Wayne tried to uphold faith in the legal system when he did not in truth believe in its ability to withstand manipulation should the truth about Harvey Dent come out. So, he decided to make himself the bad guy if that was the way to be effectively most successful in actually creating good. In this way, Wayne is deeply noble and deeply committed to a true good. He wants people to actually flourish due to his actions rather than to get credit for them. He would even go so far as to become demonized if the result were that in truth he would be effective in doing actual good. He properly keeps his eye on the goal of genuine achievement rather than glory and honor for their own sakes. When forced to choose between what he sees as the actual creation of good and getting the credit for it, he is a true role model.

But as admirable as his intentions and priorities are in this respect, he still is paternalistic towards Gotham and he still does not value the intrinsic value of truth or see any hope in using truth to inspire people. Like a true, hypocritical moralist, he resorts to noble lies. Initially, he relied on the noble lie that he was an incorruptible god. He readily switches his mask to be that of the devil. He’ll do whatever gets the job done to keep people believing that there is no devil in God and no god in the Devil but that they are dualistically separate.

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About Daniel Fincke

Dr. Daniel Fincke  has his PhD in philosophy from Fordham University and spent 11 years teaching in college classrooms. He wrote his dissertation on Ethics and the philosophy of Friedrich Nietzsche. On Camels With Hammers, the careful philosophy blog he writes for a popular audience, Dan argues for atheism and develops a humanistic ethical theory he calls “Empowerment Ethics”. Dan also teaches affordable, non-matriculated, video-conferencing philosophy classes on ethics, Nietzsche, historical philosophy, and philosophy for atheists that anyone around the world can sign up for. (You can learn more about Dan’s online classes here.) Dan is an APPA  (American Philosophical Practitioners Association) certified philosophical counselor who offers philosophical advice services to help people work through the philosophical aspects of their practical problems or to work out their views on philosophical issues. (You can read examples of Dan’s advice here.) Through his blogging, his online teaching, and his philosophical advice services each, Dan specializes in helping people who have recently left a religious tradition work out their constructive answers to questions of ethics, metaphysics, the meaning of life, etc. as part of their process of radical worldview change.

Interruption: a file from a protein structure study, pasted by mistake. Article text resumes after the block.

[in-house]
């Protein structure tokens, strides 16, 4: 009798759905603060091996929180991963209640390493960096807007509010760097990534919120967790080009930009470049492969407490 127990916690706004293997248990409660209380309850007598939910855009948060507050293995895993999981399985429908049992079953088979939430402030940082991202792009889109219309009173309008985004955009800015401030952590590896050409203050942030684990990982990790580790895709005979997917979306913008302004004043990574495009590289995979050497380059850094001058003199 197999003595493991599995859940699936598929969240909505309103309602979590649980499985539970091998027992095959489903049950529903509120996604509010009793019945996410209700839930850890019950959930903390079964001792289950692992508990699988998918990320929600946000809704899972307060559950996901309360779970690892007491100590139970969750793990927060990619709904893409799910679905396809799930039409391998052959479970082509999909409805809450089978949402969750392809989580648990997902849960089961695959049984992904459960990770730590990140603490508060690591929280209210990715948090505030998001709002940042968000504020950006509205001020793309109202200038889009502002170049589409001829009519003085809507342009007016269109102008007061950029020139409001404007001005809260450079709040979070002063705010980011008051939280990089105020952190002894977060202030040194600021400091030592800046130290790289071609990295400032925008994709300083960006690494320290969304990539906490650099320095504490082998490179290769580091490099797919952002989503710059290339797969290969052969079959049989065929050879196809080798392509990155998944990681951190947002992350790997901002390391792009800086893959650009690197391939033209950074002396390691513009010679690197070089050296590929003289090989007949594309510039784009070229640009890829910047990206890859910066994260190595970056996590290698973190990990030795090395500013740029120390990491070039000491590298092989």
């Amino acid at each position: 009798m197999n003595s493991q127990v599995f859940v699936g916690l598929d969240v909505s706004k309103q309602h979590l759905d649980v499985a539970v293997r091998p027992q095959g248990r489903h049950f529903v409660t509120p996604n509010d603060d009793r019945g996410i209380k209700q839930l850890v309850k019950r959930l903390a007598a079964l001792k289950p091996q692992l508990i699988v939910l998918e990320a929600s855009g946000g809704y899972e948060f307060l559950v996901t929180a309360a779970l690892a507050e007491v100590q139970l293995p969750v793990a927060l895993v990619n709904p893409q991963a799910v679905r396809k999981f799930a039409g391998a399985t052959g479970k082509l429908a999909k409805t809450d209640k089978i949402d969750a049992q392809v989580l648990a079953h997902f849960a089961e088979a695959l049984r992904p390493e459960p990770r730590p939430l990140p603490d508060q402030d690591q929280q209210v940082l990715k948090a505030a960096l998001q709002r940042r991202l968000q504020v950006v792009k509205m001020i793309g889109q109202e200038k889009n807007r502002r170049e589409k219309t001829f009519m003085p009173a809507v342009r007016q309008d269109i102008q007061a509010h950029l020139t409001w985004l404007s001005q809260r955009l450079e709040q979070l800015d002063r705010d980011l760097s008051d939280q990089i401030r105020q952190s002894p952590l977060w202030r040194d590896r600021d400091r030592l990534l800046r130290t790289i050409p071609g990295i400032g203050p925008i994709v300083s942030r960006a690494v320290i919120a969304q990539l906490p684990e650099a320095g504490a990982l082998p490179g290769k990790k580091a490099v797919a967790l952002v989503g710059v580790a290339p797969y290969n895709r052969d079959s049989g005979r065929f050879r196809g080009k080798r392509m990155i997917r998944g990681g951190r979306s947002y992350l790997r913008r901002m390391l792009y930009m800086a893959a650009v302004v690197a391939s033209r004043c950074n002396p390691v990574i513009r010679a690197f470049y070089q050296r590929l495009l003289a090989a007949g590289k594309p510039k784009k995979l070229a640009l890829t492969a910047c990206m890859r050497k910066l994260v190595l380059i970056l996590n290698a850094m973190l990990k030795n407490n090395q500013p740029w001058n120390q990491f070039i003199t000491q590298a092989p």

• Alverant

    So why not just blame the Joker for the deaths Dent was guilty of? Joker was killing people left and right, what’s easier to believe, the Batman killing Dent or Joker killing Dent?